This is a fun place to gather stories, anecdotes and other interesting nuggets from the last decade or so of playing around with engineering, programming and perhaps art.
I am a researcher in Computational Fluid Dynamics (CFD) and have been a computer programmer for quite some time. My dad used to write programs for business applications (in the era of punch cards) and introduced me to QBASIC in the early to mid-1990s. It was so terribly easy to create simple graphics and animation in QBASIC that this quickly became a hobby of sorts.
Another hobby of sorts was physics and mathematics, especially coordinate geometry. I was fascinated by classical mechanics and the idea of using computers to simulate physics problems. Mechanical Engineering is all of these things and more. I was dangerously close to pursuing theoretical physics after high school, but decided to stick with mechanical engineering in the end.
CFD was an excellent way to combine my love of engineering, programming and computer graphics with the real world. My professors soon realized that I was writing CFD codes in QBASIC and nudged me towards the proper language for writing scientific code: FORTRAN. With parallel programming models like MPI, nothing seemed impossible as fas as developing high-performance computing code was concerned.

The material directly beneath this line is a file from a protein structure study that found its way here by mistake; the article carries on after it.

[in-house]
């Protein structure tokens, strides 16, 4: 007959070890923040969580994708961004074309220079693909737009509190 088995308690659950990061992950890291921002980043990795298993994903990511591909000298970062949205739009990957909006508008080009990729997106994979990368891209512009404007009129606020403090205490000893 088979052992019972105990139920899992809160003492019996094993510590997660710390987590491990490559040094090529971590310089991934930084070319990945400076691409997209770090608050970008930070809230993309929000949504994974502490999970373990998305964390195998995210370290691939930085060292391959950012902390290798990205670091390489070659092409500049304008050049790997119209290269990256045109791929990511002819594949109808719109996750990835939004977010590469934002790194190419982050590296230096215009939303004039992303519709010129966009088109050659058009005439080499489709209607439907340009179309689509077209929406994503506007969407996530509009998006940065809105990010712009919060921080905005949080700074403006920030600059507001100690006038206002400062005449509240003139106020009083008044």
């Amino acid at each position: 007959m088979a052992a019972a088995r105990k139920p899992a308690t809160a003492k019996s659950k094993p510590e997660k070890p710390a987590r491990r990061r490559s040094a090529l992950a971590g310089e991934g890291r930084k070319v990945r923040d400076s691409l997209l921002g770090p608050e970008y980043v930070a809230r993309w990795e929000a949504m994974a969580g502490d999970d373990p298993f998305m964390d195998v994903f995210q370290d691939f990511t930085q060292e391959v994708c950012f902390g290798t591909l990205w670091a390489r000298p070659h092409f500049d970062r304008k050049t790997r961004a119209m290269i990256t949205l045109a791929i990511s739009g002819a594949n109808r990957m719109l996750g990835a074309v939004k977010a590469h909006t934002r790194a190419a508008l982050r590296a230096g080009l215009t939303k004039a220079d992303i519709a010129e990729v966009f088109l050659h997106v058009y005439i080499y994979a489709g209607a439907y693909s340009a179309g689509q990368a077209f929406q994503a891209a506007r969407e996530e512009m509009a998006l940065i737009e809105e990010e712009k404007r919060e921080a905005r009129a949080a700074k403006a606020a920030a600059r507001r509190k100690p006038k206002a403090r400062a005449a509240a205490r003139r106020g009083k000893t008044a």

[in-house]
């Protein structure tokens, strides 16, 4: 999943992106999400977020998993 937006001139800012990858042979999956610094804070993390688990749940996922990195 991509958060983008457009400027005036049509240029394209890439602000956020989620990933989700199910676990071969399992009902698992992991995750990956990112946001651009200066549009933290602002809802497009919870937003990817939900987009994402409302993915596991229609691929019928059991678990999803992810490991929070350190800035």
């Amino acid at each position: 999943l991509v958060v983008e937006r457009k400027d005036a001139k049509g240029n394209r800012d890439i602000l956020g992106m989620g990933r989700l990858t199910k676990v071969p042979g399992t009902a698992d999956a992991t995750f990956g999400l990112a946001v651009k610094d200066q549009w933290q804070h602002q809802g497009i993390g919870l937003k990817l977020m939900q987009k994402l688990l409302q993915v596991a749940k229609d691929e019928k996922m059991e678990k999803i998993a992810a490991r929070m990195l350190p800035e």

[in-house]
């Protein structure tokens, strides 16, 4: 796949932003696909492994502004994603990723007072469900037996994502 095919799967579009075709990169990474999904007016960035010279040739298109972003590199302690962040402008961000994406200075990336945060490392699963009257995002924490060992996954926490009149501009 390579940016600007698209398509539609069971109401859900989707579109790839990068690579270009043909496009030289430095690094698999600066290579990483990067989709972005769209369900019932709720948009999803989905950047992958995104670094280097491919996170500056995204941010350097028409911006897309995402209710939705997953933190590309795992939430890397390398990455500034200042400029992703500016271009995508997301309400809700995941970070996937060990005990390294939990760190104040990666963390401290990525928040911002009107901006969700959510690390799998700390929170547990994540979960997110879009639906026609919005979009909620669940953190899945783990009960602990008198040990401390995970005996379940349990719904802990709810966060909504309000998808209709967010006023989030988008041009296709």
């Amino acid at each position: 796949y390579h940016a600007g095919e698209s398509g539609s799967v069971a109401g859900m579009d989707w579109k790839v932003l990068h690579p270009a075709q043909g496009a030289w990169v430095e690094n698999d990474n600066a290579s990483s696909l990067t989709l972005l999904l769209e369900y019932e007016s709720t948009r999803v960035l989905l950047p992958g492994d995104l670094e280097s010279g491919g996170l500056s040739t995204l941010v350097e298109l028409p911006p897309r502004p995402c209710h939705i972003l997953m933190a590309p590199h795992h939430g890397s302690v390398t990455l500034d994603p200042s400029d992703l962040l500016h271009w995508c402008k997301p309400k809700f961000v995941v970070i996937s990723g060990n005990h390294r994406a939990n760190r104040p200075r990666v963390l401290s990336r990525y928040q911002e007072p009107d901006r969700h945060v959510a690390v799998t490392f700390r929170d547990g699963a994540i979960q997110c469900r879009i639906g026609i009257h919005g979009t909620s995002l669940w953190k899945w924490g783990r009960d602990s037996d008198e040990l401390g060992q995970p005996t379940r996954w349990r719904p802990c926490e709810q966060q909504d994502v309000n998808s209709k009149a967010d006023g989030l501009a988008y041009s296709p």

Moving to C and C++ was more a question of it being helpful for software development in general. It has been a richly rewarding experience, especially as I moved towards GPU computing using CUDA and OpenCL. Moreover, I was reunited with my love for graphics in the form of OpenGL. The chart below is a rough chronological history of my adventures with computer programming in general.
A significant portion of my career has been spent in doing research, mainly using FORTRAN with MPI. The brief blip in QBASIC in late 2005 was the last time I ever used it - to code a simple version of the lattice Boltzmann method (LBM) for multiple fluid phases. The future looks very exciting, with a lot of new languages and associated technologies to master.
joshi1974 AT gmail DOT com
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Microsoft QBASIC was one of the best programming languages on the planet. It included a complete IDE, with great tools for graphics and structured code development.
Since the 1950s, FORTRAN is the most widely used language for scientific computing.
But speaking from personal experience, C and C++ are almost as fast and offer several advantages over developing in FORTRAN.
Browsers (Chrome, Safari et al.) have a lot more to them these days than meets the eye. In particular, they can be used to run full-fledged, interactive applications.
While the heavy lifting in scientific computing will continue to be done using FORTRAN, C/C++, MPI and CUDA/OpenCL, web applications have a lot of potential in introducing scientific computing concepts and running simple examples for demonstration purposes.